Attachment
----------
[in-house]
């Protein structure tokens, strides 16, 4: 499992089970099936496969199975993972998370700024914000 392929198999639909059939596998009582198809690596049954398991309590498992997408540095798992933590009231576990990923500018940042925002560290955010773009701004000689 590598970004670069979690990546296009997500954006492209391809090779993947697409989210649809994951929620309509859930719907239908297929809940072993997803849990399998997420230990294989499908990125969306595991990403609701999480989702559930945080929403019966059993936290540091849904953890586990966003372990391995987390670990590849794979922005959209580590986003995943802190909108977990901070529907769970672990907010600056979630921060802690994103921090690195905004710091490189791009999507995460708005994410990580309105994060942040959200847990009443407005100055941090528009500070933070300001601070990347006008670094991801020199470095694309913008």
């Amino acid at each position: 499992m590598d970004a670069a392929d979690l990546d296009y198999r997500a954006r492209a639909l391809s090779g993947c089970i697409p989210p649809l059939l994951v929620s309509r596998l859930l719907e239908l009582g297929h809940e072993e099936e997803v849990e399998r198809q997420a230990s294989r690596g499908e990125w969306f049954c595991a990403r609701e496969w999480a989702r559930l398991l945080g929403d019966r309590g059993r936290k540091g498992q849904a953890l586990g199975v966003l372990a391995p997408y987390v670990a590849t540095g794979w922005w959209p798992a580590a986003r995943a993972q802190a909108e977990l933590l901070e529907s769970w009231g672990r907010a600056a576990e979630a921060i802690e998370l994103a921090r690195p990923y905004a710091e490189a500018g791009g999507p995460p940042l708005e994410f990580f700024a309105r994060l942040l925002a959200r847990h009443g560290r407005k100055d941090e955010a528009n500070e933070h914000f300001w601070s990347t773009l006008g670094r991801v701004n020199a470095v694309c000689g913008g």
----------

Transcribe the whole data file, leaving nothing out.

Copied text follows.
[in-house]
């Protein structure tokens, strides 16, 4: 499992089970099936496969199975993972998370700024914000 392929198999639909059939596998009582198809690596049954398991309590498992997408540095798992933590009231576990990923500018940042925002560290955010773009701004000689 590598970004670069979690990546296009997500954006492209391809090779993947697409989210649809994951929620309509859930719907239908297929809940072993997803849990399998997420230990294989499908990125969306595991990403609701999480989702559930945080929403019966059993936290540091849904953890586990966003372990391995987390670990590849794979922005959209580590986003995943802190909108977990901070529907769970672990907010600056979630921060802690994103921090690195905004710091490189791009999507995460708005994410990580309105994060942040959200847990009443407005100055941090528009500070933070300001601070990347006008670094991801020199470095694309913008």
């Amino acid at each position: 499992m590598d970004a670069a392929d979690l990546d296009y198999r997500a954006r492209a639909l391809s090779g993947c089970i697409p989210p649809l059939l994951v929620s309509r596998l859930l719907e239908l009582g297929h809940e072993e099936e997803v849990e399998r198809q997420a230990s294989r690596g499908e990125w969306f049954c595991a990403r609701e496969w999480a989702r559930l398991l945080g929403d019966r309590g059993r936290k540091g498992q849904a953890l586990g199975v966003l372990a391995p997408y987390v670990a590849t540095g794979w922005w959209p798992a580590a986003r995943a993972q802190a909108e977990l933590l901070e529907s769970w009231g672990r907010a600056a576990e979630a921060i802690e998370l994103a921090r690195p990923y905004a710091e490189a500018g791009g999507p995460p940042l708005e994410f990580f700024a309105r994060l942040l925002a959200r847990h009443g560290r407005k100055d941090e955010a528009n500070e933070h914000f300001w601070s990347t773009l006008g670094r991801v701004n020199a470095v694309c000689g913008g």